Placing cold water or ice on your face or, if you are brave enough, a cold shower or ice bath can increase parasympathetic responses and lower your sympathetic tone. This has been demonstrated as an effective help with stress in several studies.[8] [9] [10]

7. The Vagal Push (AKA The Valsalva Maneuver)

To perform this exercise, lay on your back, tense your abdominal muscles, and bear down (as if having a bowel movement). Hold your breath while doing this and continue for 15-20 seconds. This can be repeated 3-4 times, with 2-minute breaks in between.

If you begin to feel dizzy or out of breath, stop this exercise and breathe normally. This exercise should not be done while sitting up or standing since it may cause fainting. The Vagal Push is so effective that a similar maneuver is sometimes used in the Emergency Department when people come in with an abnormally fast heart rhythm. [11] [12] [13]

8. Prayer, Meditation, or Yoga

Prayer, meditation, and yoga are known as contemplative practices. There is evidence that these behaviors stimulate the vagus nerve. [14] Group prayer, meditation, or yoga are also activities that can increase connectedness, so bonus points if you can do these activities with others!

women sitting cross legged on the floor meditating

9. Positive Emotions and Gratitude

Multiple studies show that people who cultivate positive emotions – gratitude, joy, forgiveness of others – have improved health and increased vagal tone. [15] There are various apps and programs available to help you develop these strategies for yourself. Support groups and hobbies can also be helpful.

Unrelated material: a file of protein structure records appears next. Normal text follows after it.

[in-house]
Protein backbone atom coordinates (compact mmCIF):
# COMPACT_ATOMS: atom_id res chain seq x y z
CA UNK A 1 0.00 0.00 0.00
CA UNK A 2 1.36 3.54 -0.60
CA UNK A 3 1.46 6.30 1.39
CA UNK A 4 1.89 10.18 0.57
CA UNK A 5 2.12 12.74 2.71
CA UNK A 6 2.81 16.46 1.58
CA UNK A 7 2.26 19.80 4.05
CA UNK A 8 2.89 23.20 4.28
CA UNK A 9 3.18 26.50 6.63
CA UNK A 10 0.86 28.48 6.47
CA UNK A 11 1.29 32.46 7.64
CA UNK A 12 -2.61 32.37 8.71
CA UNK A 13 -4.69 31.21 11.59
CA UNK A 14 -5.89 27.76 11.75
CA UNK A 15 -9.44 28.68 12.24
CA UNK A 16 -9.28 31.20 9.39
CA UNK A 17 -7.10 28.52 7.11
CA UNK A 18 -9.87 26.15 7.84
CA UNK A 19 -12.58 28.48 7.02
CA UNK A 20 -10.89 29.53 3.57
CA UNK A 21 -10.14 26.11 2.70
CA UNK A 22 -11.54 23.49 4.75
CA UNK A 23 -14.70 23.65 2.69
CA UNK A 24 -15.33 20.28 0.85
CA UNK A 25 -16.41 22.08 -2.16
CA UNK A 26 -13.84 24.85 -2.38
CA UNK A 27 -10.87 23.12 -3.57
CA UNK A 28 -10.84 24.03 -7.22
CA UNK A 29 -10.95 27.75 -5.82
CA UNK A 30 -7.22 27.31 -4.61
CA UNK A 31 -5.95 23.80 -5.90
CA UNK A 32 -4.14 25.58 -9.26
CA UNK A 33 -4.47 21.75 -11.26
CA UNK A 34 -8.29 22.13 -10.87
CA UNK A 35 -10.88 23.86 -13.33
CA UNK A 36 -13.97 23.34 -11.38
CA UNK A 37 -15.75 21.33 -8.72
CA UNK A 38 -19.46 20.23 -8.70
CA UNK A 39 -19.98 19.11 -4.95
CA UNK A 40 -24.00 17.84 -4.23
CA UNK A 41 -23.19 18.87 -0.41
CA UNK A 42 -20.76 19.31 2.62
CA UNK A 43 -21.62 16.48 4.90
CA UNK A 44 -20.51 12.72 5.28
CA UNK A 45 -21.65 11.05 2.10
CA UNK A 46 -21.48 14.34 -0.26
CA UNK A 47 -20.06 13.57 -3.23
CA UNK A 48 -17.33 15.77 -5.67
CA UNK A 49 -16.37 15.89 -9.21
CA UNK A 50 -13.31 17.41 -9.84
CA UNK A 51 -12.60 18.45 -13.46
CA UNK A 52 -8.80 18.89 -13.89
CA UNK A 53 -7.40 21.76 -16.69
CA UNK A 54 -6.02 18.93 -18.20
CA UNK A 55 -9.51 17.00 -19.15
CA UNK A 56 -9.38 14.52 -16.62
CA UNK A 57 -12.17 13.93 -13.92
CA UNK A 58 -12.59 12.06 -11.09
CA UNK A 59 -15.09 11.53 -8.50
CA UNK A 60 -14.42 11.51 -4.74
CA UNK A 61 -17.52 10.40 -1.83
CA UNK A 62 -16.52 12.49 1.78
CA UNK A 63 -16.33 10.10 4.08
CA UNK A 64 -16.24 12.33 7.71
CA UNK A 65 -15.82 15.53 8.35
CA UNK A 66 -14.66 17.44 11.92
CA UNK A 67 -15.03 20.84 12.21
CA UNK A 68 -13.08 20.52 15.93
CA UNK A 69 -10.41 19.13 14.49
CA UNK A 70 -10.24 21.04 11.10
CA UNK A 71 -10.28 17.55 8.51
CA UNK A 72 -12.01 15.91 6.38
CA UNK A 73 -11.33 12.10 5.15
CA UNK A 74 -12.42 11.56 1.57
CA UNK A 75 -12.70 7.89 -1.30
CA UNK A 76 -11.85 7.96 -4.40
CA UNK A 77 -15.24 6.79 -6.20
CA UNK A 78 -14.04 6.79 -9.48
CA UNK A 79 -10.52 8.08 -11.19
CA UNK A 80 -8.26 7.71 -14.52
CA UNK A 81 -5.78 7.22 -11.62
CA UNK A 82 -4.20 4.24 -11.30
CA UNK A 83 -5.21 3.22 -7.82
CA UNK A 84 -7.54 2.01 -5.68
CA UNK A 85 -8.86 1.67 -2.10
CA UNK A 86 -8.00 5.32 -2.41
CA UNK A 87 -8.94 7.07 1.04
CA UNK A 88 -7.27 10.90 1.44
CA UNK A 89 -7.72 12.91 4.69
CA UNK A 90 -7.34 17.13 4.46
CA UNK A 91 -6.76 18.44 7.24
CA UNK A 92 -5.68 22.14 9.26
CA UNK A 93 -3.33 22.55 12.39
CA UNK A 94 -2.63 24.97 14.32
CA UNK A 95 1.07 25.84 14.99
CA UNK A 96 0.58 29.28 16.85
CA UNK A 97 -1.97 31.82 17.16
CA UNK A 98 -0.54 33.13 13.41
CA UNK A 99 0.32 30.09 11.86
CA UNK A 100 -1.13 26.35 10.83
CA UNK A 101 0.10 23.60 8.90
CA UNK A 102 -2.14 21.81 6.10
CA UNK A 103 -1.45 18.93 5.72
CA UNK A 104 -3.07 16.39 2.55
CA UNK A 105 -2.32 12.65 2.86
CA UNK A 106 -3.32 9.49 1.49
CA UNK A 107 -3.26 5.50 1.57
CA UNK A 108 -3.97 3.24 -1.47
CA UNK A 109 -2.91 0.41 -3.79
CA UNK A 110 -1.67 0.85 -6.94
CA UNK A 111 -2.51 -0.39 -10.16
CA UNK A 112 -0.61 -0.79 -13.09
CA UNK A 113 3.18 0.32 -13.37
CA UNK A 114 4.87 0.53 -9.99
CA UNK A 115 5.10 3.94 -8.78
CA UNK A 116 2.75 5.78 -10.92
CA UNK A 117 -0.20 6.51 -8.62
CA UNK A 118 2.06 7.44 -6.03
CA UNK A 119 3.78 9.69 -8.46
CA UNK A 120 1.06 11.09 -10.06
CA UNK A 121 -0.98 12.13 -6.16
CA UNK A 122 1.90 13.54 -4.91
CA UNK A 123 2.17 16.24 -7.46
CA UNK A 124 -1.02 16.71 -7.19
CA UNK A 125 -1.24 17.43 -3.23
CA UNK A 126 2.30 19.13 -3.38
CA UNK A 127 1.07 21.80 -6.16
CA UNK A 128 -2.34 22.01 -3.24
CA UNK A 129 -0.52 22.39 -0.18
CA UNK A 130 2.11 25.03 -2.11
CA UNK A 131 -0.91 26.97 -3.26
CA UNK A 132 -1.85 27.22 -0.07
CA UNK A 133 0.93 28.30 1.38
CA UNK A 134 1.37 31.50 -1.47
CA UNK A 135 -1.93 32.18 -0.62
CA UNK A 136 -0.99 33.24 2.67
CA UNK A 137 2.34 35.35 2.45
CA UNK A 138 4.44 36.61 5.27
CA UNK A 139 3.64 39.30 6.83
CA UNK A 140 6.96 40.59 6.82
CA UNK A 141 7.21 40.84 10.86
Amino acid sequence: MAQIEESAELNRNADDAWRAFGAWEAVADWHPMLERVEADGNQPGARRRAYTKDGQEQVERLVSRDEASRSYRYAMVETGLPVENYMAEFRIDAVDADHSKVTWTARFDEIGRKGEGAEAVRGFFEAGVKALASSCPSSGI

10. Journaling

One thing we encourage all of our patients (and parents of our young patients) to do is to journal often. It does not have to be organized or fancy – just a cheap notebook and a pen will do.

We encourage people to write often about what they are thankful for or what good things they have. When you or your child are ill, thankfulness can be hard to muster at times in the thick of the fight. But we almost always have something good that we can name: air conditioning on a hot day, heat when it's cold outside, food to eat, and clothes to wear. Also, know that you have us on your side. We regularly pray for our patients, their families, and anyone who reads our work in print or online.

Research shows that expressive narrative writing in particular can have enormous benefits, including a lower heart rate, increased heart rate variability, and a strengthened immune system. [16] [17] To try it for yourself, journal about a challenging event or condition, listing your deepest thoughts and feelings. They also try to weave these emotions into a narrative story that tells your reader something about the meaning of the events. Even if you never share what you've written, you can still see the health benefits.

Get Help Restoring Vagus Nerve Balance

In addition to your lifestyle, a number of health issues can affect the performance of your autonomic nervous system, including nutrition and your gut microbiome. If you need help finding balance and eliminating physical symptoms of stress, please schedule your consultation with our team today.